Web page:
Modern medicine has its strength in the diagnostics and emergency medicine. It is lifesaving in conditions like cancer, ischaemia and renal failure to name a few. But the medications and techniques used cause a lot of trauma to the body and mind. Holistic treatments help detoxification of the system at various levels, and aids rejuvenation. The process of recovery is hastened. The general health and well-being is regained to a large extent. “During the course of practice, I always wondered how various patients responded to the same treatment differently. I discovered that allopathic medicine, however scientific, had its limits and could treat but not heal completely. Moreover, there were many who seemed to respond to alternative therapy,” says Dr Saroj Dubey, super-specialist gastroenterologist and a consultant in Kailash Hospital, Noida and Max Hospital, Delhi. He practises ayurveda in his personal life, and has always been intrigued by spiritual and other forms of healing. “I often encourage my patients to try all forms of alternative medicine as long as they continue the allopathic medicines advised. I am more inclined to ayurveda. Quite a few patients react positively when I encourage them to try alternative medicine as they feel that mostly super-specialists look down upon them,” he adds. “The conventional medicines are very useful in acute conditions. For example, a heart attack patient benefits immediately from the medicines and procedures. However, the root cause, which is wrong diet and lifestyle, is still not tackled. Once diet and lifestyle are brought back on track, the negative impact of all the previous discrepancies can be reversed. Getting a person on the natural path drastically reduces and/or eliminates the need for modern medicine,” says Dr Pramod Tripathi, MBBS from B.J. Medical College, Pune. Anjali Ratnaker, a painter and home-maker from Lucknow, echoes his thoughts. Suffering from acute depression, she had been on medication for three years. Eventually, she developed spondilytis, migraine and arthritis. “I was a walking model of lifestyle disorder. What carried me through the days and months was my reliable rescue team of painkillers. However, I had to switch to increasingly heavier doses. It was only when I started including meditation and suryanamaskars in my routine that the problem started to get under control. I was also on ayurvedic prescription by an ayurveda doctor belonging to the Art of Living organisation. Two tablets of brahmi along with a few other herbs for three months were enough to bring me back to life,” she shares. According to Darryl D’Souza, natural health therapist and author of a number of books on natural diet-based healing, most indigenous healing modalities are natural, ancient, and tried and tested. They are in tune with nature and our ecosystem and the true needs of the human body. “I would actually turn the question around and ask, ‘What is that part of modern medicine that is safe, natural, organic, and truly investigative and curative in nature that can complement ancient tried and tested healing systems? A lot of modern medicine is not truly curative and that is why the human gene-set is deteriorating with every passing generation. A million medicines and yet a million illnesses still around? There is something drastically wrong with that equation!” he points out. Indigenous and traditional cultural medicine and practices are, and should be, the foundation of long lasting healing for any health and disease condition. In Africa and Asia, 80 per cent of the population still uses traditional medicines for primary health care. In India, we have the best natural systems of healing which should be the core of every household. However, when a condition is acute, then modern medicine plays a complementary part. Both can be used side by side to heal the acute conditions. When the patient gains back her natural immunity and the condition shows improvement in medical reports as well, then modern medicine may not be required; though the switch should be done after discussing with your doctors.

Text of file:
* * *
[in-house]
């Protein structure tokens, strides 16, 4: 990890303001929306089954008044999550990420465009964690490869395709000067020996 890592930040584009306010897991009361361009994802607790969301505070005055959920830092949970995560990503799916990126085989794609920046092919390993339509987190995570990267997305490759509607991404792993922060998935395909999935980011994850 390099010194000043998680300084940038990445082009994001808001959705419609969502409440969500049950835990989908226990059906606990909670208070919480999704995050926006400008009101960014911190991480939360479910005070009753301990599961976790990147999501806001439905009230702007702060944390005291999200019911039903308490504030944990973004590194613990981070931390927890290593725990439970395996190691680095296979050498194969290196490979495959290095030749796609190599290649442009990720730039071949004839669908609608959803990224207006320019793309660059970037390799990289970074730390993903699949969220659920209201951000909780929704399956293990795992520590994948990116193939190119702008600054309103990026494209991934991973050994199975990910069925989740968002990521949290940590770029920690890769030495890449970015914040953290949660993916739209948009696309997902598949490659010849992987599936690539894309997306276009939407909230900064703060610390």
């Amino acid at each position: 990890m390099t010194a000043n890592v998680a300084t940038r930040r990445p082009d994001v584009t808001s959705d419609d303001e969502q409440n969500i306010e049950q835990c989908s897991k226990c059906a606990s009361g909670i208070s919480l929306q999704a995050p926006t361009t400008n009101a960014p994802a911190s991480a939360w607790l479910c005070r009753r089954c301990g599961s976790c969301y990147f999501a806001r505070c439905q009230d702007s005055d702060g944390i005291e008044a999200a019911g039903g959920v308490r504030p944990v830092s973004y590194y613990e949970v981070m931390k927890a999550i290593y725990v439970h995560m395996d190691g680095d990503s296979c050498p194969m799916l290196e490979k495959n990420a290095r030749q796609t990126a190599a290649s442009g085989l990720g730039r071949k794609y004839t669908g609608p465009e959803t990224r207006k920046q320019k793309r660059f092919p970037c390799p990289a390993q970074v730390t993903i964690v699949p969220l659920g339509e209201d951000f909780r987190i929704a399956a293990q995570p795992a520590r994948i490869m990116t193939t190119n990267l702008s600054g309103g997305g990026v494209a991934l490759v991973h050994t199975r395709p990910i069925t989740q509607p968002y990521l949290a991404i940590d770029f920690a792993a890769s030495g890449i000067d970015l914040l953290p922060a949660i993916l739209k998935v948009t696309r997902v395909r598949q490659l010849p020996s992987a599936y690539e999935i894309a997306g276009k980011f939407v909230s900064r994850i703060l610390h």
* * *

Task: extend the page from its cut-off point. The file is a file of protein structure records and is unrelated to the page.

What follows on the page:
Healing chronic diseases